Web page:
The institute will attempt to gather information through drawings, found objects and mapping by asking the community to respond to their personal connection to the area through the following question-

‘What is your favourite place in Kentish Town?’

The exhibition will therefore look closely at notions of private and public, as well as ideas surrounding place and the community which inhabits it.

The Institute’s resident artists- Nic Harper, Jocelyn Allen, Milka Panayotova and Rodrigue Dakouri- will react to this idea through photography, painting and sound.

Members of the public are asked to contribute to the exhibition with found objects and ephemera, which will be placed in our display cabinet; as well as being asked to add to the drawing wall and interactive map. Contributors will be rewarded with a free membership to the institute and an invitation to the closing party on the 18th December, during which the completed archival collection will be displayed.

Sunday, 12 December 2010


Laura Buckley • Maria Taniguchi • Adam Thompson
Laura Buckley works sculpturally with projected light, making it visible as a medium and causing its dispersal in space, therefore the built environment and structural support that surrounds it have become an integral part of the work. Importantly, Buckley reveals the process by which works of art and images generally emerge, revealing the methods of installation and equipment she uses. However the works reductive qualities are at play as rich figurative image is bounced and reflected across mirror and Perspex geometric planes transforming it into substance and its own materiality. The scenes of everyday life depicted in Buckley’s films are transported to an extramundane dimension by the psychedelic process of her practice.
In 2010 Laura Buckley will have her first solo exhibition at Mothers Tankstation, Dublin and was shortlisted for the 'Converse/Dazed Emerging Artist Prize', with an exhibition of her work at the Stephen Friedman Gallery, London. Group shows include ‘...Et De Lumiere' (with Jacob
Mattner), 401 Contemporary, Berlin, 2010, ‘Laura Buckley, Hugo Paris, Haroon Mirza & Doug Fishbone, Rokeby, London, 2009 and Material Presence at 176 Gallery, 2008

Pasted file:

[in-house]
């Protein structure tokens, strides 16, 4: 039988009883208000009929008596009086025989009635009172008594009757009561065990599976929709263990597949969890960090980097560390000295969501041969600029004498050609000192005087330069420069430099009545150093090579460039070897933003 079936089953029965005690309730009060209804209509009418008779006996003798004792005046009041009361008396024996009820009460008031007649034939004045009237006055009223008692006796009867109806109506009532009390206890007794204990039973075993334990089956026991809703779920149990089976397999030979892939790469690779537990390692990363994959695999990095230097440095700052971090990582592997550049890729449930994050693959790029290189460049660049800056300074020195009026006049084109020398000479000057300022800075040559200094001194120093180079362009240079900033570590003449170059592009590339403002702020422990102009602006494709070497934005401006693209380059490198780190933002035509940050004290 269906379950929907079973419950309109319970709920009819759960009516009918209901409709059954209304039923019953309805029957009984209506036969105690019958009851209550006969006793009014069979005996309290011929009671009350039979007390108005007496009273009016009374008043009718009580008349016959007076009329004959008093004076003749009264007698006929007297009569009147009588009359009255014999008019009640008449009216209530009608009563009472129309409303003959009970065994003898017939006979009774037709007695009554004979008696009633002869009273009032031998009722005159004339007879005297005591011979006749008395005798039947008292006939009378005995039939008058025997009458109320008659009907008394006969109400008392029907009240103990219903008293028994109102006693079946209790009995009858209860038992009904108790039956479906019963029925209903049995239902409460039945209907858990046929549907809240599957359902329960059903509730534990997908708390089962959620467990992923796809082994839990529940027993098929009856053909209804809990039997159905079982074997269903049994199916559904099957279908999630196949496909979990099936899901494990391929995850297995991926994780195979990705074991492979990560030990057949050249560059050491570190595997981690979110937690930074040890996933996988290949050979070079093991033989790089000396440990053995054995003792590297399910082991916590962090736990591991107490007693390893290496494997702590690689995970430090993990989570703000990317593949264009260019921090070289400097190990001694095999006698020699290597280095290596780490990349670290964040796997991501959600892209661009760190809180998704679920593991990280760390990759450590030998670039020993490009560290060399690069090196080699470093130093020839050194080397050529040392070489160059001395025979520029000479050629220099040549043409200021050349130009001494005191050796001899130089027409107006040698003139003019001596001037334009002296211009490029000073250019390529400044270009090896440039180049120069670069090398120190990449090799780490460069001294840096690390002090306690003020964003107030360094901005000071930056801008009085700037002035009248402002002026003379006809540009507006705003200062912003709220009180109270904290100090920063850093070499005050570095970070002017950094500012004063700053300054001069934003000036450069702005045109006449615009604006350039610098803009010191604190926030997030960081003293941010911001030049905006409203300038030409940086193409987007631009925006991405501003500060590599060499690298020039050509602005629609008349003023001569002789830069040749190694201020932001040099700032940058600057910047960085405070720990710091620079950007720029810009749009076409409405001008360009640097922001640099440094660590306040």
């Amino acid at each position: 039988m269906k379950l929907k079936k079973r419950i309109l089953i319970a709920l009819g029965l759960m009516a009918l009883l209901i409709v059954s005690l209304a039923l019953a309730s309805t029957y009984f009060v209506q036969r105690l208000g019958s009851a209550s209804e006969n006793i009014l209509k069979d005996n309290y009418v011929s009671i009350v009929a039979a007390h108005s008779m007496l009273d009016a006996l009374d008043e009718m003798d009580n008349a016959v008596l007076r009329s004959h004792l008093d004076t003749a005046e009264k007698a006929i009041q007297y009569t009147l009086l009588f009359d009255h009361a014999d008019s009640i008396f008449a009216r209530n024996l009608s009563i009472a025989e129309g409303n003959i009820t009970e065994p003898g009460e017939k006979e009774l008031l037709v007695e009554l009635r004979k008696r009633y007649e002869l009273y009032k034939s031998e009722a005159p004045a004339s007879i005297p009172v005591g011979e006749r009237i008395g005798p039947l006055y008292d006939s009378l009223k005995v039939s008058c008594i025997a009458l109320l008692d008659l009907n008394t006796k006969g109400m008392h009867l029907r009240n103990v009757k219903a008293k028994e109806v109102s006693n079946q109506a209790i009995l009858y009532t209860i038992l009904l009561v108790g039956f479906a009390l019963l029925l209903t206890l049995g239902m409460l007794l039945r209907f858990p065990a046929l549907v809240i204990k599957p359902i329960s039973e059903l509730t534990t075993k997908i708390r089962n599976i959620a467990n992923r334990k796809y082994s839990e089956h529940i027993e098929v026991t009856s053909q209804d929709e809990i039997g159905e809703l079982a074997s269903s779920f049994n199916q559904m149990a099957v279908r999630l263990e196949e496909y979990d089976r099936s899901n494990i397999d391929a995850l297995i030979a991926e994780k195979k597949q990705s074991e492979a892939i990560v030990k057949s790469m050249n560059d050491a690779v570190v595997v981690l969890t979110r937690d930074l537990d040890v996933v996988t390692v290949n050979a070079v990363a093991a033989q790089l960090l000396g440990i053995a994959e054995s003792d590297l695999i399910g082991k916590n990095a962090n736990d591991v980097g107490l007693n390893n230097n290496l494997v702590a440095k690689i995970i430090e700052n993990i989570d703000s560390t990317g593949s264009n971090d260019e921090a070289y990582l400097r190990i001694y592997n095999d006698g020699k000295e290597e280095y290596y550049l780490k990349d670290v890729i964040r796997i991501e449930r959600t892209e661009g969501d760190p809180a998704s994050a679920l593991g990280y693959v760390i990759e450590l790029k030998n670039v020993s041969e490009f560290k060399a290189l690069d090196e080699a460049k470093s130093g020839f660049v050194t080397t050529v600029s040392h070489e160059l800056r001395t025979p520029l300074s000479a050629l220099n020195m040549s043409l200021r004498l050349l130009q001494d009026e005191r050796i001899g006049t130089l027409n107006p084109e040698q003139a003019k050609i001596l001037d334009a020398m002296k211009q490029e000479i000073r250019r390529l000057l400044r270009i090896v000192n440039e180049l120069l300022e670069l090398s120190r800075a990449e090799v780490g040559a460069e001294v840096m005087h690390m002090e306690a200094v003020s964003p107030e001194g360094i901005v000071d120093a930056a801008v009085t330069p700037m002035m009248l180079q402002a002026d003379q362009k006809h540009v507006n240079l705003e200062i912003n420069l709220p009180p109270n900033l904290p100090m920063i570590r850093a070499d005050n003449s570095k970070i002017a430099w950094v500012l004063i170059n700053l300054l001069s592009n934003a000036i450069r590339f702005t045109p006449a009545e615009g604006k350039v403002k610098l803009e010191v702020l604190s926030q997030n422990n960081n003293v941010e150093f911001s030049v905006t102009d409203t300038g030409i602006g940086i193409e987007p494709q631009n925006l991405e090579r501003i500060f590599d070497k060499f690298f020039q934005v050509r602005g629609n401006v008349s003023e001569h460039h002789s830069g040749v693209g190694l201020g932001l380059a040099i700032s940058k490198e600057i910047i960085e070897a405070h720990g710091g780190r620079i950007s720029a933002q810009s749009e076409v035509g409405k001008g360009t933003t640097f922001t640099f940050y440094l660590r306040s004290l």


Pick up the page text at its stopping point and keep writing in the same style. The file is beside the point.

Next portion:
Maria Taniguchi avoids tangible subject matter unless it has been processed through a much wider network. Her works are often the result of displacement or distribution, with an insistence that the boundaries of the objects are unknown or pose questions in some way. In Taniguchi’s works there is normally an outcome that is part image and part object, which re-organizes the tenuous links existing between subject, representation and process. Using the Internet determines how an idea’s point of entry can be developed or processed. New windows open new scenarios, changing and diverting the initial idea and the informational content relies directly on the logic of the network.
Maria Taniguchi was a 2009-2010 LUX Associate Artist. Recent exhibitions include 'Lost in your eyes/Foreign Correspondent' , Form Content London in 2009 'No Soul For Sale: Festival of Independents', Tate Modern, London, 'There's fire on the lake', Kunsthalle Marcel Duchamp, Cully, Switzerland 'Homestay', Osage Gallery, Shanghai, China in 2010. Forthcoming exhibitions include 'Complete and Unabridged: A Survey of Philippine Conceptualism', Osage Gallery, Hong Kong and La Salle ICA, Singapore.
Adam Thompson distances himself from hands-on making excavating found debris and the stuff of the everyday. He keeps intervention to a minimum, carefully selecting objects and altering them in order to develop new explanations and new relationships with each other. Using the shallow horizon of the gallery floor to reinforce his interest in landscape he simultaneously combines intimate proximity and irreducible distance. The work addresses notions of: no beginning, no end. Philosophical questioning of metaphysics and materialism take president to the basic structure of framing landscape, often leaving the bigger questions about ‘the universe’ unanswered.